12 August 2011 No Comments by The Northern Standard

The construction phase of the controversial N2 Clontibret to Northern Ireland Border road scheme was effectively cast into limbo this week when Minister for Transport Leo Varadkar called a halt to major road developments because of the severe spending constraints facing the Government.
The Irish Independent reported on Tuesday that the Minister had instructed the National Roads Authority to shelve 45 projects, 32 on the national primary route and 13 of national secondary status.
The Clontibret to Northern Ireland route, which has generated a high degree of local opposition manifesting itself in a ‘Don’t Bypass The Bypass’ campaign organisation, will, it is now believed, continue through its current planning phases but will then be sidelined pending a Government decision for construction to proceed.
It is understood that only six major road projects will now commence nationwide in 2011, including a by-pass development in Belturbet in Co Cavan.
Monaghan Co Council appointed consulting engineers Grontmij to design the Clontibret road improvement project in late 2008. A recommendation as to the preferred route of the project is expected to come before the Council later this year.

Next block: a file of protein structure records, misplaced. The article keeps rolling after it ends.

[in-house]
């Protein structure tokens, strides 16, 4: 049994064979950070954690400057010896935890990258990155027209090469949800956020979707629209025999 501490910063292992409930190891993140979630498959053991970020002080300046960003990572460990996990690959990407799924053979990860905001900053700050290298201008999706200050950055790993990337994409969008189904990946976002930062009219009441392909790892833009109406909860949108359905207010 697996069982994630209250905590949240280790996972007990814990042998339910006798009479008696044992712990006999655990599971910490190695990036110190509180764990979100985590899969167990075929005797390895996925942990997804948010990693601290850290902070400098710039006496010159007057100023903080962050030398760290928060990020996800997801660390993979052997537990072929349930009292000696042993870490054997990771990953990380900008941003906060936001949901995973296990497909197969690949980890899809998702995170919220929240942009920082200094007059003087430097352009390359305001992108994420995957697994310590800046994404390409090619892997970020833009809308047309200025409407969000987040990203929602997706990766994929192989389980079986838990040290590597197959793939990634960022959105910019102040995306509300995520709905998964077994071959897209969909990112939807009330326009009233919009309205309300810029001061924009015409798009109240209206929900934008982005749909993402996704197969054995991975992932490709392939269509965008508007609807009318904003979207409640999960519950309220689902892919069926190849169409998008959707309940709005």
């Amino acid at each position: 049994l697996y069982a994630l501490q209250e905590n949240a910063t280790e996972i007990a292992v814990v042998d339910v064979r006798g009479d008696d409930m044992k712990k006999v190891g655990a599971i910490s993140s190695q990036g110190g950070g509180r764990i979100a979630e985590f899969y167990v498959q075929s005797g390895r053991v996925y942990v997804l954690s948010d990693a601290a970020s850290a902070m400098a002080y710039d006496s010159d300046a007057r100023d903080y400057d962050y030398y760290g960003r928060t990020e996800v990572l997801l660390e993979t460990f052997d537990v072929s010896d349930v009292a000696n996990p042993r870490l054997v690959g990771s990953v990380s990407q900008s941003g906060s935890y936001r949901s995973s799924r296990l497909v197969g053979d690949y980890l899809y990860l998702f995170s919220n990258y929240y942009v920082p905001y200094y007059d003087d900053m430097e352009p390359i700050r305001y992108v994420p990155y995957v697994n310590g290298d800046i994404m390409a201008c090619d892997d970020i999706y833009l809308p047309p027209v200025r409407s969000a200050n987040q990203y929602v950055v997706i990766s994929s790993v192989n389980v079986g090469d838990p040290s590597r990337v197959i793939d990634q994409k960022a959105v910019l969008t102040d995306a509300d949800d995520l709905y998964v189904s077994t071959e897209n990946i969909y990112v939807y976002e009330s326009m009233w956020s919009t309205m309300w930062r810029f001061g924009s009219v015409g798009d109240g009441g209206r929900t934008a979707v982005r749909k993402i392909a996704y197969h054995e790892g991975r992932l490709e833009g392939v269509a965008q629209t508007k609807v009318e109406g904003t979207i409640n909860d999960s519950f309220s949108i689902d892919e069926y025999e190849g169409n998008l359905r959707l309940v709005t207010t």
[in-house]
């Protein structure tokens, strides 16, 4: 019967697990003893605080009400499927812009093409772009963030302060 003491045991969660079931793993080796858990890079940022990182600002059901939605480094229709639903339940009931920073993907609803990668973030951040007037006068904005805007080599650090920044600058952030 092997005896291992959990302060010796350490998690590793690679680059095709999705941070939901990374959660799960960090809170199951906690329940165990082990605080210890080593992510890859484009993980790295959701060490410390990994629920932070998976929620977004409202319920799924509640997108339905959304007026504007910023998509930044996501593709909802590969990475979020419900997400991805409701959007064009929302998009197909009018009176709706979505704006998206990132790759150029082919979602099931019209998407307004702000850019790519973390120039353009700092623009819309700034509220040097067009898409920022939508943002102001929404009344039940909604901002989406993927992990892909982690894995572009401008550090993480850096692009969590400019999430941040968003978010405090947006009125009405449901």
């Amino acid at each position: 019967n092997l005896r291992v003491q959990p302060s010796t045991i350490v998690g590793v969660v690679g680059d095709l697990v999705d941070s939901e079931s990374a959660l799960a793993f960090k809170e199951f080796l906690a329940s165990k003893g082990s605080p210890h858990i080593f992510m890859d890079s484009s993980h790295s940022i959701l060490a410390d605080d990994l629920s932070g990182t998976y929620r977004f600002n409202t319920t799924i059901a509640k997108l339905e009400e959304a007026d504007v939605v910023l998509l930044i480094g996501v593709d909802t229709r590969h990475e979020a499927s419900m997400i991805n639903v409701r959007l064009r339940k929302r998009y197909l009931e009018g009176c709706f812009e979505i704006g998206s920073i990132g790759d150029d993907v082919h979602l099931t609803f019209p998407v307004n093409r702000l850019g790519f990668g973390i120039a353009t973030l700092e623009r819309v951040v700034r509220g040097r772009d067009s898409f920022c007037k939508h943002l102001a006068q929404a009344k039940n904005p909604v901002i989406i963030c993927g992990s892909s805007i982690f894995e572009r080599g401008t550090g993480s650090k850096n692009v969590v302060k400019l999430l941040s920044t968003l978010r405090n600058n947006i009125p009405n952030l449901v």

Minister Varadkar said that he had instructed the NRA to take all road projects to the end of their current stage of planning, and to suspend them at that stage.
He added: “In my view, we should focus the limited resources we have on maintaing existing infrastructure and proceeding with the small number of shovel-ready projects that we can afford to proceed with.
“I do not believe that it is appropriate to continue to spend millions of euro planning projects when we do not know if we can fund them.
“It will come as great disappointment to local communities and business interests that projects have been suspended, but I am sure the public will see the sense in this policy change.”
The Dept of Transport have indicated that it is likely major capital expenditure on road programmes will not recommence until 2015.
The National Roads Authority have stated that bringing the planning process on projects to the preferred route stage will “define where the future route will go, and remove speculation about location, thus impacting less landowners.”
Full report in the Northern Standard

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